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and exaggerations, until amidst the mass of error it is difficult for novices to detect the grain of truth which always lurks in popular belief.

When a youth has arrived at adolescence, I think he may, even by his parents or tutor, be fairly put into further possession of the information of what the sex-passion is—what the evils of its unchecked indulgence are—and what are the proper means to keep it within bounds.


It will be convenient to discuss in this place the whole subject of masturbation in the youth and the adult, although it may be objected that it is not, strictly speaking, a disorder of the reproductive functions. It must be admitted that it is not a disease, although its effects are worse than those of most diseases. It is rather an habitual incontinence eminently productive of disease. However as the period of puberty is the time above all others when this scourge seizes its victims, it is as well to take this opportunity of considering it.

I purpose, also, as far as possible, to exhaust the subject here, so as to avoid any repetition of it under the head of “ Disorders in Adults."

I have already, at page 24, in treating of the habit, as it is likely to affect children before the age of puberty, defined what it is; and have included it in the definition of incontinence (page 52). I now proceed to point out what the results of masturbation are, when the vicious habit is practised after the age at which semen begins to be secreted.

It is often difficult to obtain much certain information on the subject during the early practice of the vice. Its unfortunate victims, so long as they can practise it with impunity, or are ignorant of its consequences, can hardly be induced to make the confession. A few authors who could avoid the task, have ventured even to speculate on the frequency of a vice at once so wide-spread and so deplorable.

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One author indeed, there is, whose extraordinary confessions, displaying as they do at once the terrible ease with which the vile habit can make a human being its slave, and the kind of judicial blindness which comes over its besotted victim are of no small value.

In the confessions of Jean Jacques Rousseau, we find a philosopher not only acknowledging the habitual practice of masturbation, but describing in the most forcible language the causes which tended, in his own case, to excite his sexual feelings, and calmly painting in words the way in which his excited youthful imagination exaggerated the pleasures the vice gave. He seems, however, utterly unaware that the miserable mental and bodily condition, which he goes on to describe and to deplore, was in any way the natural consequence of the habit. This, perhaps, is not to be wondered at, since the very medical men he consulted did not attribute his maladies to the real cause.

Modern experience, however, and the confessions of recent patients who have sinned and suffered—as Rousseau did-give only too clear an explanation of his ailments.

The book itself is not one that I could recommend any young man to read; it contains much that is most objectionable and painful, and depicts a phase of society that can no longer exist. But as it gives the description, by a sufferer, of that peculiar condition to which masturbation reduces a man, a few extracts may not be out of place here.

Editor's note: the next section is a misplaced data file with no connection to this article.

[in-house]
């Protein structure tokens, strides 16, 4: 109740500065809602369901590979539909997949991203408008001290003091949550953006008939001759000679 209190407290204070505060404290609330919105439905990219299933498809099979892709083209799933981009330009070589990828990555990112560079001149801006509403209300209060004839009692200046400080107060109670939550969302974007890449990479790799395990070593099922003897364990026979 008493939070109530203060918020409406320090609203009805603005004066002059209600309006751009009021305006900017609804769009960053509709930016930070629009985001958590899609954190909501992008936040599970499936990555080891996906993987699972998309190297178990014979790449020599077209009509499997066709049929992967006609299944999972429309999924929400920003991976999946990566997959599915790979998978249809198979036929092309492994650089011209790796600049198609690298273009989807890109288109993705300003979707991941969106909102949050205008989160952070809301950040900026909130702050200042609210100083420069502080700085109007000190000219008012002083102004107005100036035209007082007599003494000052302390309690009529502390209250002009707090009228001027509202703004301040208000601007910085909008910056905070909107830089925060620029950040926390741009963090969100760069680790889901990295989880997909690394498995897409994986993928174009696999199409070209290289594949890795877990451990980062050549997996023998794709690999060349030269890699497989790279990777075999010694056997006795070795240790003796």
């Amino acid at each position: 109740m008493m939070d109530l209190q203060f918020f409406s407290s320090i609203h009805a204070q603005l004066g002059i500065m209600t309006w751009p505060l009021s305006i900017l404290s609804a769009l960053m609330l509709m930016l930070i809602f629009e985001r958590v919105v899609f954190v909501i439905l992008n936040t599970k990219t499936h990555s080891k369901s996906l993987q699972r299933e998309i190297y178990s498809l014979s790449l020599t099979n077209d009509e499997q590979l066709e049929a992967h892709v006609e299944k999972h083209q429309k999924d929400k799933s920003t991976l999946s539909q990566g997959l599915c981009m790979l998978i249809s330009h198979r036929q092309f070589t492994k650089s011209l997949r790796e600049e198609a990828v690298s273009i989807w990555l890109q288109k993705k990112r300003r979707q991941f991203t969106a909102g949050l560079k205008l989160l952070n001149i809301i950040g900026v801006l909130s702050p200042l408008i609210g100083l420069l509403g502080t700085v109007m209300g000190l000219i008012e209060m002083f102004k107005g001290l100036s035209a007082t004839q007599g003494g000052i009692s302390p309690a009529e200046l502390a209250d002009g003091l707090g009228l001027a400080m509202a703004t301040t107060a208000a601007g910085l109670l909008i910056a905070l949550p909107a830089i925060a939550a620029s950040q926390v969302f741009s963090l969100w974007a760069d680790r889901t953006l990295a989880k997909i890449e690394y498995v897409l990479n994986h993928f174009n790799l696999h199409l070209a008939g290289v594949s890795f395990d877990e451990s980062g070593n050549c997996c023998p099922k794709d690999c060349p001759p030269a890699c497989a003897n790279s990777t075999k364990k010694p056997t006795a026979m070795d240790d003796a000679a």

The cause to which he himself attributes the commencement of the habit has been already mentioned at p. 23.

With a strange self-complacency, he claims for himself purity and chastity in the same breath in which he confesses the practice of the odious vice.

Though my blood boiled with sensuality almost from my birth, I kept myself free from every stain up to the age when the coldest and most backward temperaments begin to develop.”

What strikes us now as equally as remarkable is, that while confessing the habit as a vice, he seems still to hanker after the old excitement, and to be labouring under a moral obliquity that prevents him from seeing either its wickedness or its danger.

“Soon taking courage, I learned that dangerous substitute which deceives nature, and saves young people of such a disposition as mine from many disorders, at the expense of their health, of their strength, and sometimes of their life. This vice, which shame and timidity find so convenient, has, in addition, a strong attraction for lively imaginations. They have at their disposal so to speak, the whole female sex, and employ for their pleasure the beauty which tempts them, without the necessity of any avowal."-Edition Charpentier, p. 146.

If, to any reader, this description should seem too attractive to have been fitly inserted here, the next extract contains the antidote. None, I think, are likely to be fascinated by the Frenchman's vivid description of the pleasures, when he reads the equally vivid description of the immediate penalty of the abominable practice. No English youth with his eyes open would, I hope, willingly for any temporary gratification reduce himself to such a state of ill health as the French philosopher acknowledges he was suffering from.